Witnesses testified Friday that a former UNC student got into a heated argument before driving drunk and crashing head-on into another car last year, killing three people in Orange County.
Chandler Kania, 21, of Asheboro, is being tried on three felony second-degree murder charges and one misdemeanor reckless-driving charge in the July 19, 2015, fatal wreck on Interstate 85/40, just west of Hillsborough.
He pleaded guilty to other charges, including three counts of felony death by motor vehicle, felony serious injury by motor vehicle and driving while impaired.
Darlene McGee, Felecia Harris King and King’s granddaughter Jahnice Beard, 6, were killed in the wreck. King’s daughter Jahnia King, now 11, survived the crash with serious injuries.
Both sides agree on the details of the case, but prosecutors must prove Kania acted with malice to convict him of second-degree murder.
Kania’s friends and Sigma Phi Epsilon fraternity brothers have testified to his underage drinking and illegal drug use up to two days before the crash.
UNC student Joseph Lopez, a fraternity member, said he warned Kania in July 18 text messages against getting involved in a relationship between Alexander “Case” Aldridge and Rebecca Greene. Aldridge had made it clear he didn’t want to be with Greene, but was still texting her, Lopez said.
He told Kania to tell Aldridge he should be with Greene or leave her alone, Lopez said. Kania texted back that he would confront Aldridge that night, he said.
“We’re getting them back together tonight. It’s happening. It may blow up in smoke, but it’ll be a sight to see,” Lopez said, reading Kania’s text in court.
Aldridge testified that Kania also texted him July 18 about giving Greene another chance. Kania texted at one point that Greene might help him to date her friend Marley Spence if Aldridge gave her another shot, he said, but he wasn’t interested.
Aldridge said he met Kania and other friends that night at the La Residence restaurant in Chapel Hill – using his fake identification to get in – and they each had a drink before going with friends about an hour later to another bar, He’s Not Here, for beers.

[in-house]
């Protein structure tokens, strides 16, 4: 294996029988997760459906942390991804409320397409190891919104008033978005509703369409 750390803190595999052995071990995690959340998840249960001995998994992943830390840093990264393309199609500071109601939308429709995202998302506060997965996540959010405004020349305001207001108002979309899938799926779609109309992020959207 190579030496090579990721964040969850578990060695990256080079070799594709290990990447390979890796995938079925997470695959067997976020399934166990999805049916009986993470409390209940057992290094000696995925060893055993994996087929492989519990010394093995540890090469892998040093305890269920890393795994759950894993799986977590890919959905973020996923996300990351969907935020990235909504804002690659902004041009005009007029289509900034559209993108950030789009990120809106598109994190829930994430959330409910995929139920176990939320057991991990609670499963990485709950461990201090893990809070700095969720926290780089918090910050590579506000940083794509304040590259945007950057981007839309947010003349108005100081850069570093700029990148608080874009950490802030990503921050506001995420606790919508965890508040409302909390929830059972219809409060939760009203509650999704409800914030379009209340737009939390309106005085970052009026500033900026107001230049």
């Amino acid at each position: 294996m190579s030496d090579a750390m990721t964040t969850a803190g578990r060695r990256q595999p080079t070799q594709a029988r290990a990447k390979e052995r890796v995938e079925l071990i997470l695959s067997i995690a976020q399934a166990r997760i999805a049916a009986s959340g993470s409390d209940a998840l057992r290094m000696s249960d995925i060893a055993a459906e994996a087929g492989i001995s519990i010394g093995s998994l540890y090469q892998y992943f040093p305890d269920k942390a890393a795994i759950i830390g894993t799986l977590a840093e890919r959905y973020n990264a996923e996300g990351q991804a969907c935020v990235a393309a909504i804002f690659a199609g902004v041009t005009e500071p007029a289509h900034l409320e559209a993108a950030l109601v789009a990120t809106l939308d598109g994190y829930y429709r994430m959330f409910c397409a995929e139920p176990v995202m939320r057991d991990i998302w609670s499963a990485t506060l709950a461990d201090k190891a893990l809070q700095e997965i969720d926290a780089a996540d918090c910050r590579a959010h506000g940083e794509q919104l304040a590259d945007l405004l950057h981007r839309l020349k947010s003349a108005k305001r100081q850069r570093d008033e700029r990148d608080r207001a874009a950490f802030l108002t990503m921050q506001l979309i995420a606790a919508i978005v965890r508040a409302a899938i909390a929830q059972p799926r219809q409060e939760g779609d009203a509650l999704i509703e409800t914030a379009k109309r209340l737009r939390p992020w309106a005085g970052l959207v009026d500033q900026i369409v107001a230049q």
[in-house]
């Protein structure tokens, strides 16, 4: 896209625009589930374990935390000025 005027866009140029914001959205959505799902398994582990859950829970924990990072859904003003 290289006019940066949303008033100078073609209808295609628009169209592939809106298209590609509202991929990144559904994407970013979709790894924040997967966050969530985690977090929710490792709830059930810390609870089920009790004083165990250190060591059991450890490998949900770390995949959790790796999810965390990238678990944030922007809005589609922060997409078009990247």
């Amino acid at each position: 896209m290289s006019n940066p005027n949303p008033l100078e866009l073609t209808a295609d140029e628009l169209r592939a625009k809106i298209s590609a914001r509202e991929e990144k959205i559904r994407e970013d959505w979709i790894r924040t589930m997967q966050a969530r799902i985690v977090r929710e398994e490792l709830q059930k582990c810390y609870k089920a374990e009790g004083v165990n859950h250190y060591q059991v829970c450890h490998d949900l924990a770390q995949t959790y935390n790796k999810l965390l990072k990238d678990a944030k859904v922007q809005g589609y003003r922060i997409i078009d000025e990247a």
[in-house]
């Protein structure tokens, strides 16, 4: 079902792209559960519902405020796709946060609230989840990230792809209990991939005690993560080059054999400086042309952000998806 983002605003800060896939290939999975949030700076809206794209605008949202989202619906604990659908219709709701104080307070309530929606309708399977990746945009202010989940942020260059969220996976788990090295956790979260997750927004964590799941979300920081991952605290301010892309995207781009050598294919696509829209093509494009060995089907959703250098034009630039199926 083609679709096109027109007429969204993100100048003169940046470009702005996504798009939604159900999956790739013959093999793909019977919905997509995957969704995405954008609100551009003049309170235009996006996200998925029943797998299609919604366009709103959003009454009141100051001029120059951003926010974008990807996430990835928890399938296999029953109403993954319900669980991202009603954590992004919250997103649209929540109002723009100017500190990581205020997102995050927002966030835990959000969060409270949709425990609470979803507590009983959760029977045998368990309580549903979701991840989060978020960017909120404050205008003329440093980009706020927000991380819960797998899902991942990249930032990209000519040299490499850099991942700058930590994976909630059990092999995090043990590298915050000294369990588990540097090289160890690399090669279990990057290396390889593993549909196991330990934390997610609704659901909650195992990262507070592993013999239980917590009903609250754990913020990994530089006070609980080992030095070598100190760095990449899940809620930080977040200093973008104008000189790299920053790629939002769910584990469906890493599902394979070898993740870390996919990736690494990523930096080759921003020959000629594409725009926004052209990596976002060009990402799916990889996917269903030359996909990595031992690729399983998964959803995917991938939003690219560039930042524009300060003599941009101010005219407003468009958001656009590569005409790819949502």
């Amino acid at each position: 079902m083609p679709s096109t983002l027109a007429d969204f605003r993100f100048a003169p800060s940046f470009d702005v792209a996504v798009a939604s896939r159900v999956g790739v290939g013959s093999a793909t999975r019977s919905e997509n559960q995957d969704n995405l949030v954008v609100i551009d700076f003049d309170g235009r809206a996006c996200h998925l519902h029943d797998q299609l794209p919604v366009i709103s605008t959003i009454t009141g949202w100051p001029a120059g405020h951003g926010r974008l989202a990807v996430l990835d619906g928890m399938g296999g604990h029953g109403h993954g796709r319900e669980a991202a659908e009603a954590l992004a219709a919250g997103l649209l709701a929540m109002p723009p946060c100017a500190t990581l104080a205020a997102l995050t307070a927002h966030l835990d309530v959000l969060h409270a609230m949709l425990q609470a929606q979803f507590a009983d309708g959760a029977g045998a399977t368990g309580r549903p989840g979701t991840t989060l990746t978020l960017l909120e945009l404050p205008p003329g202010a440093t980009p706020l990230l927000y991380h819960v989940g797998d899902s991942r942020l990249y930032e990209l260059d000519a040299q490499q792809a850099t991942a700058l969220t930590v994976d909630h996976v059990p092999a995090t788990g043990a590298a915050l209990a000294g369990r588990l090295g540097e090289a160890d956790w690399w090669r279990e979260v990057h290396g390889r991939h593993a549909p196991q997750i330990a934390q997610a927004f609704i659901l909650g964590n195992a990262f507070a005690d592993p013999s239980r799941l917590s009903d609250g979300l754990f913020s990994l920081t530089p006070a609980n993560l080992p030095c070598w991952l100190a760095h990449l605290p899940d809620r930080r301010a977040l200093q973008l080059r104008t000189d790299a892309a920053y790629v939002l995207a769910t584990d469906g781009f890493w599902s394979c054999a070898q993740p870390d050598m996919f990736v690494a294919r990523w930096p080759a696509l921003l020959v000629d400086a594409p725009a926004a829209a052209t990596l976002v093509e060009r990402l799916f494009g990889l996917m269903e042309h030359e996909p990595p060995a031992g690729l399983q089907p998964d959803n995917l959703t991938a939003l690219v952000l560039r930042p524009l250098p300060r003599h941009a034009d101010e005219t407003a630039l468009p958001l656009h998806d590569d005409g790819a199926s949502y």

They argued about Greene after leaving the bar, Aldridge said, cursing at each other.
That’s when Kania said “something that I felt normally wouldn’t come out of his mouth, and it shocked me enough to where I stopped walking,” Aldridge said. “It stunned me for a minute and I walked away, because I was just thrown off.”
He did not remember Kania’s comment, Aldridge told Assistant District Attorney Jeff Nieman. He texted Kania around 2:30 a.m., cursing at him and telling him, “You clearly only care about yourself,” he said. He got a text back from fraternity brother Aditya Shah, using Kania’s phone, that Kania had left in his Jeep.
Shah, a UNC senior, also went to the bars that night and an earlier party at Greene’s apartment. He had several beers, Shah said, but was not drunk and stayed behind with Kania’s hometown friend Alex Pugh to watch a commotion downtown.
They passed a “very infuriated” Aldridge, who remarked, “Chandler’s so selfish,” he said.
Shah said he ran toward the fraternity and saw Kania heading for his Jeep. He tried to tackle him, but Kania “picked me up and threw me to the ground when I tried to stop him,” he said, demonstrating what happened with Nieman for the jury. He hit his head, Shah said, and the force broke his phone.
He saw Pugh and Hall pleading with Kania to stop, he said, and got up to grab the keys. Kania slapped his hand away, so he grabbed Kania’s phone instead, he said.
Kania then “very aggressively” backed the Jeep over the curb and into the street, Shah said. He returned a few minutes later, looked at them, and drove away again, Shah said. They looked for Kania for a while, he said, but gave up and returned to the fraternity.
Kania’s mother contacted them later that morning to say Kania was in the hospital, the witnesses said, and the N.C. Highway Patrol showed up to talk with them.